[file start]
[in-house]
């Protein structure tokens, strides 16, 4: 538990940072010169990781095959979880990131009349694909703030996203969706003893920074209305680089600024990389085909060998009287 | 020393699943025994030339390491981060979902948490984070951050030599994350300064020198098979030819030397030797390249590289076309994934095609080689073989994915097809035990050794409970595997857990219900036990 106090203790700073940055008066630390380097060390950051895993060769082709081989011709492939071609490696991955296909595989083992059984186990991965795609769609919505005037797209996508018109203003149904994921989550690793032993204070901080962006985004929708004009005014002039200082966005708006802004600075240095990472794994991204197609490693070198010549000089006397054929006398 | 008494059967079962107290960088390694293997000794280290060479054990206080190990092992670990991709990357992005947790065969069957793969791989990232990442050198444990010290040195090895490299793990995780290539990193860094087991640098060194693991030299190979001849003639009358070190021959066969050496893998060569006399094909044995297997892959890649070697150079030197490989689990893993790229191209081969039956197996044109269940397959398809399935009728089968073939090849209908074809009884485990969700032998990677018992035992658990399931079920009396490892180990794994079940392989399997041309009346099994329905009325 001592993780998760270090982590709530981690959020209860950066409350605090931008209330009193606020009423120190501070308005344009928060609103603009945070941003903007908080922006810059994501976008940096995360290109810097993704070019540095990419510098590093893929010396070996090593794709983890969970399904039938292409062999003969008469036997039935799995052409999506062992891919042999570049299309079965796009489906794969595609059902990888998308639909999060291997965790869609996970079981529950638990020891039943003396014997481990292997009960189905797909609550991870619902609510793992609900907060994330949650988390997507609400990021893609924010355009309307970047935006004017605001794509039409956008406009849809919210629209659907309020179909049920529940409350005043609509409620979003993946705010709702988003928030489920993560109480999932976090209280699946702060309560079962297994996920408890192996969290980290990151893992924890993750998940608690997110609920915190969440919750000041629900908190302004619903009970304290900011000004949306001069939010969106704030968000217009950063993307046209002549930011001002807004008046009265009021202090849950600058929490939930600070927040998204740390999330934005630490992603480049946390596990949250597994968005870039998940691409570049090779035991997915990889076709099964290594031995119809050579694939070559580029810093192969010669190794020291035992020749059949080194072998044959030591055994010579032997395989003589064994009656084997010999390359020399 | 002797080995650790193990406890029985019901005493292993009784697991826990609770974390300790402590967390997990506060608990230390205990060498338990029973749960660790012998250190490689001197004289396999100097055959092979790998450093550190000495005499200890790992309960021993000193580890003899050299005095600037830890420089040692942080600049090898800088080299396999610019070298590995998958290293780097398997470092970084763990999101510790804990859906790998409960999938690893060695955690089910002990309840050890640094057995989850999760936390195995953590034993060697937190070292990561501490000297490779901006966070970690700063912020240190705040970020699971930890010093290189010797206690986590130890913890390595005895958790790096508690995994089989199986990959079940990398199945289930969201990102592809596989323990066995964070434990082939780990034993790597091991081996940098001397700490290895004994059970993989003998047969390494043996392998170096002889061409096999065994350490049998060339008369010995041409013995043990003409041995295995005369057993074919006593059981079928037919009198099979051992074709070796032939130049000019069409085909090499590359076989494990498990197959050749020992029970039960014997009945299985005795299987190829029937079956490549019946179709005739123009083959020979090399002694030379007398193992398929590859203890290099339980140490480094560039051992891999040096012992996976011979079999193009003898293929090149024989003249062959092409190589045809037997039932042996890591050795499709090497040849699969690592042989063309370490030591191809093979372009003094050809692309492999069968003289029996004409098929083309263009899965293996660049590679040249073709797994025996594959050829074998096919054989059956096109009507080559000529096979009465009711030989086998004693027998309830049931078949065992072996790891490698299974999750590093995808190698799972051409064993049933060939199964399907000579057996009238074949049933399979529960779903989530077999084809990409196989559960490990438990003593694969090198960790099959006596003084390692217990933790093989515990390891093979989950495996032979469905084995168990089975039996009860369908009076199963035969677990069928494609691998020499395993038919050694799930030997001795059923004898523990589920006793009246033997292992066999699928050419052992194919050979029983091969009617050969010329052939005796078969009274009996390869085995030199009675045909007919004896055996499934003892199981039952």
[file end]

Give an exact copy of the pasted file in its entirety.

[in-house]
């Protein structure tokens, strides 16, 4: 538990940072010169990781095959979880990131009349694909703030996203969706003893920074209305680089600024990389085909060998009287 | 020393699943025994030339390491981060979902948490984070951050030599994350300064020198098979030819030397030797390249590289076309994934095609080689073989994915097809035990050794409970595997857990219900036990 106090203790700073940055008066630390380097060390950051895993060769082709081989011709492939071609490696991955296909595989083992059984186990991965795609769609919505005037797209996508018109203003149904994921989550690793032993204070901080962006985004929708004009005014002039200082966005708006802004600075240095990472794994991204197609490693070198010549000089006397054929006398 | 008494059967079962107290960088390694293997000794280290060479054990206080190990092992670990991709990357992005947790065969069957793969791989990232990442050198444990010290040195090895490299793990995780290539990193860094087991640098060194693991030299190979001849003639009358070190021959066969050496893998060569006399094909044995297997892959890649070697150079030197490989689990893993790229191209081969039956197996044109269940397959398809399935009728089968073939090849209908074809009884485990969700032998990677018992035992658990399931079920009396490892180990794994079940392989399997041309009346099994329905009325 001592993780998760270090982590709530981690959020209860950066409350605090931008209330009193606020009423120190501070308005344009928060609103603009945070941003903007908080922006810059994501976008940096995360290109810097993704070019540095990419510098590093893929010396070996090593794709983890969970399904039938292409062999003969008469036997039935799995052409999506062992891919042999570049299309079965796009489906794969595609059902990888998308639909999060291997965790869609996970079981529950638990020891039943003396014997481990292997009960189905797909609550991870619902609510793992609900907060994330949650988390997507609400990021893609924010355009309307970047935006004017605001794509039409956008406009849809919210629209659907309020179909049920529940409350005043609509409620979003993946705010709702988003928030489920993560109480999932976090209280699946702060309560079962297994996920408890192996969290980290990151893992924890993750998940608690997110609920915190969440919750000041629900908190302004619903009970304290900011000004949306001069939010969106704030968000217009950063993307046209002549930011001002807004008046009265009021202090849950600058929490939930600070927040998204740390999330934005630490992603480049946390596990949250597994968005870039998940691409570049090779035991997915990889076709099964290594031995119809050579694939070559580029810093192969010669190794020291035992020749059949080194072998044959030591055994010579032997395989003589064994009656084997010999390359020399 | 002797080995650790193990406890029985019901005493292993009784697991826990609770974390300790402590967390997990506060608990230390205990060498338990029973749960660790012998250190490689001197004289396999100097055959092979790998450093550190000495005499200890790992309960021993000193580890003899050299005095600037830890420089040692942080600049090898800088080299396999610019070298590995998958290293780097398997470092970084763990999101510790804990859906790998409960999938690893060695955690089910002990309840050890640094057995989850999760936390195995953590034993060697937190070292990561501490000297490779901006966070970690700063912020240190705040970020699971930890010093290189010797206690986590130890913890390595005895958790790096508690995994089989199986990959079940990398199945289930969201990102592809596989323990066995964070434990082939780990034993790597091991081996940098001397700490290895004994059970993989003998047969390494043996392998170096002889061409096999065994350490049998060339008369010995041409013995043990003409041995295995005369057993074919006593059981079928037919009198099979051992074709070796032939130049000019069409085909090499590359076989494990498990197959050749020992029970039960014997009945299985005795299987190829029937079956490549019946179709005739123009083959020979090399002694030379007398193992398929590859203890290099339980140490480094560039051992891999040096012992996976011979079999193009003898293929090149024989003249062959092409190589045809037997039932042996890591050795499709090497040849699969690592042989063309370490030591191809093979372009003094050809692309492999069968003289029996004409098929083309263009899965293996660049590679040249073709797994025996594959050829074998096919054989059956096109009507080559000529096979009465009711030989086998004693027998309830049931078949065992072996790891490698299974999750590093995808190698799972051409064993049933060939199964399907000579057996009238074949049933399979529960779903989530077999084809990409196989559960490990438990003593694969090198960790099959006596003084390692217990933790093989515990390891093979989950495996032979469905084995168990089975039996009860369908009076199963035969677990069928494609691998020499395993038919050694799930030997001795059923004898523990589920006793009246033997292992066999699928050419052992194919050979029983091969009617050969010329052939005796078969009274009996390869085995030199009675045909007919004896055996499934003892199981039952």